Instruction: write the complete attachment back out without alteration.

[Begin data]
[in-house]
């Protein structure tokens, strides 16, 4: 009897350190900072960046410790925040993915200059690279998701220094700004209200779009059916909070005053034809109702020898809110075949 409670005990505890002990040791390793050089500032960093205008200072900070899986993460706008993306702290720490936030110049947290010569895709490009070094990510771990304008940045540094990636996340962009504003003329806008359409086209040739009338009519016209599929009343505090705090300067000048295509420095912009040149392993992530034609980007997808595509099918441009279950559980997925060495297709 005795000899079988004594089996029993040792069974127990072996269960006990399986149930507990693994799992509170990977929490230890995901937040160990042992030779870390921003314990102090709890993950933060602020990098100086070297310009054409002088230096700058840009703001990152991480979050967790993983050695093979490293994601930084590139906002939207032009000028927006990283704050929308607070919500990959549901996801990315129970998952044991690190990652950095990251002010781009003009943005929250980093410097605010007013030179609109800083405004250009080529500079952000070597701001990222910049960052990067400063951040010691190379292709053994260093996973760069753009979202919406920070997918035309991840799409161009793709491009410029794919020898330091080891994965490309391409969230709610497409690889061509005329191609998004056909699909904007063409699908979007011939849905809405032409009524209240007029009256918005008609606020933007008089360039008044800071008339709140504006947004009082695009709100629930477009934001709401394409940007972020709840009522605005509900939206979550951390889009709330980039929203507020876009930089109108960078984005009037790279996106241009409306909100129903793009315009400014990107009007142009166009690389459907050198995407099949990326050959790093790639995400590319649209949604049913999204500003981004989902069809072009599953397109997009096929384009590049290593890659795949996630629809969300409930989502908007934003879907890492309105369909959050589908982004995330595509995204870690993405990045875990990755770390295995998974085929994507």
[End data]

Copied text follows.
[in-house]
């Protein structure tokens, strides 16, 4: 009897350190900072960046410790925040993915200059690279998701220094700004209200779009059916909070005053034809109702020898809110075949 409670005990505890002990040791390793050089500032960093205008200072900070899986993460706008993306702290720490936030110049947290010569895709490009070094990510771990304008940045540094990636996340962009504003003329806008359409086209040739009338009519016209599929009343505090705090300067000048295509420095912009040149392993992530034609980007997808595509099918441009279950559980997925060495297709 005795000899079988004594089996029993040792069974127990072996269960006990399986149930507990693994799992509170990977929490230890995901937040160990042992030779870390921003314990102090709890993950933060602020990098100086070297310009054409002088230096700058840009703001990152991480979050967790993983050695093979490293994601930084590139906002939207032009000028927006990283704050929308607070919500990959549901996801990315129970998952044991690190990652950095990251002010781009003009943005929250980093410097605010007013030179609109800083405004250009080529500079952000070597701001990222910049960052990067400063951040010691190379292709053994260093996973760069753009979202919406920070997918035309991840799409161009793709491009410029794919020898330091080891994965490309391409969230709610497409690889061509005329191609998004056909699909904007063409699908979007011939849905809405032409009524209240007029009256918005008609606020933007008089360039008044800071008339709140504006947004009082695009709100629930477009934001709401394409940007972020709840009522605005509900939206979550951390889009709330980039929203507020876009930089109108960078984005009037790279996106241009409306909100129903793009315009400014990107009007142009166009690389459907050198995407099949990326050959790093790639995400590319649209949604049913999204500003981004989902069809072009599953397109997009096929384009590049290593890659795949996630629809969300409930989502908007934003879907890492309105369909959050589908982004995330595509995204870690993405990045875990990755770390295995998974085929994507």